Consider Business Insurance Depending on the Type of Business
Even if you are running your business out of your home, you should consider business insurance. Homeowner's insurance will not cover equipment and merchandise that you use solely for your business. You should look at liability insurance as you are liable if a client injures himself on your property. You should also get insurance to protect your company from data breaches if you have an online business. Customers could sue you for a variety of reasons depending on your business. Without this insurance, you will be liable for damages. Your insurance agent could help you decide the best insurance policies for your type of business. Proper insurance is another cost to consider.
Saving for Retirement
Retirement may be a long way off or not so far in the distance. You should still consider it. Your funds may be tight when beginning a new business, but you should still think about how you will save for retirement. Several options are available for the self-employed individual. Conventional IRAs and Roth IRAs, as well as solo 401Ks or simplified employee pension accounts, are available for you. Risks are involved with these, but over time they will increase more than a traditional savings account. When the time comes, you may want to hire a financial planner to help you with your choices.
While some people want to be a business owner, they aren't exactly sure if being self-employed is right for them. Owning your own business is not easy. Risks are involved, and getting started can take time and money. After looking over the information above, you will be able to decide if self-employment is the right choice for you.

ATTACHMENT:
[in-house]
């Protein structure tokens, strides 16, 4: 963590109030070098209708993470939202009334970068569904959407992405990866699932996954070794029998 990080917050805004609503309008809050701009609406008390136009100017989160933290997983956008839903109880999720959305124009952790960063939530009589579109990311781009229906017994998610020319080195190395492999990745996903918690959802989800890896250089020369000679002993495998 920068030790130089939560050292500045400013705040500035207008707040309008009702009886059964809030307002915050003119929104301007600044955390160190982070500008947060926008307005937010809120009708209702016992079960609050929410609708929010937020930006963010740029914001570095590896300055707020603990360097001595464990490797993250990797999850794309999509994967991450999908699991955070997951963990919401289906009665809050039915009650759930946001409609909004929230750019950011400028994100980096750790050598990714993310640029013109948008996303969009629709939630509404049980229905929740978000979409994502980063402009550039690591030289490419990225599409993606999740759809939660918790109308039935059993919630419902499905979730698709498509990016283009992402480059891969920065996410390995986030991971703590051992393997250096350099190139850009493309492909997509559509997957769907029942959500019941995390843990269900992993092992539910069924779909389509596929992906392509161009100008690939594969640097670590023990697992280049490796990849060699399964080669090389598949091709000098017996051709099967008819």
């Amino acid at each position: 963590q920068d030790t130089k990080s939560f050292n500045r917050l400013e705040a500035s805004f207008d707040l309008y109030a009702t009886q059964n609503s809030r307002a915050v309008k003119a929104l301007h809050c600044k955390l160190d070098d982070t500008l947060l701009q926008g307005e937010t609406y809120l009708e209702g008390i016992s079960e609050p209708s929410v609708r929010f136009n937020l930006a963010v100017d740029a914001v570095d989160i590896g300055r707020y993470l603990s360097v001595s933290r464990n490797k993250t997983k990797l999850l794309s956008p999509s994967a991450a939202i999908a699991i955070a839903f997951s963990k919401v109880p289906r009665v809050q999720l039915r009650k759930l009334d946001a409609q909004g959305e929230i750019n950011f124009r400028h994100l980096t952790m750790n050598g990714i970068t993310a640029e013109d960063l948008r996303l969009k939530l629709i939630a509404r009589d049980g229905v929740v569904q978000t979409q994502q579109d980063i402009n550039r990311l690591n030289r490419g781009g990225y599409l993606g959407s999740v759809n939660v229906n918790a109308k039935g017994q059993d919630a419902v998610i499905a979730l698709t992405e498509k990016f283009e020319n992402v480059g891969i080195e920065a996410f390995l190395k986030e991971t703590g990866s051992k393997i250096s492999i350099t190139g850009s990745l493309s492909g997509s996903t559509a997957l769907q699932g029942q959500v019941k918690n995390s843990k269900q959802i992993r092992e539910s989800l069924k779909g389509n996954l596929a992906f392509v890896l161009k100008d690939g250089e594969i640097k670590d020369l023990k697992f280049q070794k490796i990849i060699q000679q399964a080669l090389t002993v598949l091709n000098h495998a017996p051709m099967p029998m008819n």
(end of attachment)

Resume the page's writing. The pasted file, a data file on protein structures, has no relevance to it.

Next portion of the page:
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Christina on April 20, 2020:
Thank you for that valuable information. I appreciate it a lot
Linda Courtney (author) from Bloomsburg, PA on March 09, 2020:
Wow Denise! I never would have thought a pastor would be considered self-employed either. That would be a rude awakening. Especially since he was working for a church. Thanks for sharing!
Denise McGill from Fresno CA on March 08, 2020:
Many things became a rude awakening for me when I became self-employed, including taxes. What I didn't expect was that when my husband became a pastor, he was considered self-employed even though he was working for a church. He had to provide his own insurance and pay social security taxes himself. That didn't seem right.
Linda Courtney (author) from Bloomsburg, PA on February 29, 2020:
Raymond Philippe, I have only dabbled part-time too with self-employment. I agree though that if I were younger these days I might take the leap to full time too as with the internet, there is so much access to the world and everything.
Raymond Philippe from The Netherlands on February 28, 2020:
I enjoyed reading your views on self-employment. There sure is a lot to consider. I never took the step to full self-employment myself. Did some things on the side though. I do think that if I was young in this day and age I might have tale the leap.